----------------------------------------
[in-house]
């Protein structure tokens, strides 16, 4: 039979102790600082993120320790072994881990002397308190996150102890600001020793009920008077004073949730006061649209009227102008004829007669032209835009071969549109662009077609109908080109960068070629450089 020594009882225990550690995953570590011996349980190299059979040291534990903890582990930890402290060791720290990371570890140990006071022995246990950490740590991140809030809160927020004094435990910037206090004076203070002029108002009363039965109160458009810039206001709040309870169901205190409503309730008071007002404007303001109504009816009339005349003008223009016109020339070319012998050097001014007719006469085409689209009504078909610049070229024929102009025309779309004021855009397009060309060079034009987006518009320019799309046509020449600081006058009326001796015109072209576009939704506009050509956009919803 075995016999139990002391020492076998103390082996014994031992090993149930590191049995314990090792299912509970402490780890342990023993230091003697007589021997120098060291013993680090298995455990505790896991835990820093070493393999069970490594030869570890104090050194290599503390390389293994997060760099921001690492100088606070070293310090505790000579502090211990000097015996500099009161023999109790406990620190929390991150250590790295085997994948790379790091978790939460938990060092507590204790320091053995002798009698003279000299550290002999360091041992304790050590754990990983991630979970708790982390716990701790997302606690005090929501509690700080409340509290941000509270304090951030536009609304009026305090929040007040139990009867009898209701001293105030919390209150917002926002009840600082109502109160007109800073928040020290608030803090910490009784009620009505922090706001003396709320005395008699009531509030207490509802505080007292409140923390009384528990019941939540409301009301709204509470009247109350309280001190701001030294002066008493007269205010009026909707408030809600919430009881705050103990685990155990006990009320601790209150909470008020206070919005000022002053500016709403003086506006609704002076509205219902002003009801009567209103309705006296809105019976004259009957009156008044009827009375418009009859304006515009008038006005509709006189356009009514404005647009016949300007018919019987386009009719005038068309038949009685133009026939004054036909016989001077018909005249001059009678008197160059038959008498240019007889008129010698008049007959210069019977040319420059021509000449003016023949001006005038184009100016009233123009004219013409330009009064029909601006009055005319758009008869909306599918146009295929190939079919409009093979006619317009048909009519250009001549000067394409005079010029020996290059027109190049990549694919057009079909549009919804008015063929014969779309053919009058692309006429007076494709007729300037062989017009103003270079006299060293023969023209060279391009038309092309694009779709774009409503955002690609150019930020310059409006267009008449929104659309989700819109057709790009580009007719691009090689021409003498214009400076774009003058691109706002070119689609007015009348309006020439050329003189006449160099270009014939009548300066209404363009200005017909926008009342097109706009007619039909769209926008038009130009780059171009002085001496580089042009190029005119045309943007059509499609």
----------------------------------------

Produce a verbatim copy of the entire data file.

[in-house]
């Protein structure tokens, strides 16, 4: 039979102790600082993120320790072994881990002397308190996150102890600001020793009920008077004073949730006061649209009227102008004829007669032209835009071969549109662009077609109908080109960068070629450089 020594009882225990550690995953570590011996349980190299059979040291534990903890582990930890402290060791720290990371570890140990006071022995246990950490740590991140809030809160927020004094435990910037206090004076203070002029108002009363039965109160458009810039206001709040309870169901205190409503309730008071007002404007303001109504009816009339005349003008223009016109020339070319012998050097001014007719006469085409689209009504078909610049070229024929102009025309779309004021855009397009060309060079034009987006518009320019799309046509020449600081006058009326001796015109072209576009939704506009050509956009919803 075995016999139990002391020492076998103390082996014994031992090993149930590191049995314990090792299912509970402490780890342990023993230091003697007589021997120098060291013993680090298995455990505790896991835990820093070493393999069970490594030869570890104090050194290599503390390389293994997060760099921001690492100088606070070293310090505790000579502090211990000097015996500099009161023999109790406990620190929390991150250590790295085997994948790379790091978790939460938990060092507590204790320091053995002798009698003279000299550290002999360091041992304790050590754990990983991630979970708790982390716990701790997302606690005090929501509690700080409340509290941000509270304090951030536009609304009026305090929040007040139990009867009898209701001293105030919390209150917002926002009840600082109502109160007109800073928040020290608030803090910490009784009620009505922090706001003396709320005395008699009531509030207490509802505080007292409140923390009384528990019941939540409301009301709204509470009247109350309280001190701001030294002066008493007269205010009026909707408030809600919430009881705050103990685990155990006990009320601790209150909470008020206070919005000022002053500016709403003086506006609704002076509205219902002003009801009567209103309705006296809105019976004259009957009156008044009827009375418009009859304006515009008038006005509709006189356009009514404005647009016949300007018919019987386009009719005038068309038949009685133009026939004054036909016989001077018909005249001059009678008197160059038959008498240019007889008129010698008049007959210069019977040319420059021509000449003016023949001006005038184009100016009233123009004219013409330009009064029909601006009055005319758009008869909306599918146009295929190939079919409009093979006619317009048909009519250009001549000067394409005079010029020996290059027109190049990549694919057009079909549009919804008015063929014969779309053919009058692309006429007076494709007729300037062989017009103003270079006299060293023969023209060279391009038309092309694009779709774009409503955002690609150019930020310059409006267009008449929104659309989700819109057709790009580009007719691009090689021409003498214009400076774009003058691109706002070119689609007015009348309006020439050329003189006449160099270009014939009548300066209404363009200005017909926008009342097109706009007619039909769209926008038009130009780059171009002085001496580089042009190029005119045309943007059509499609």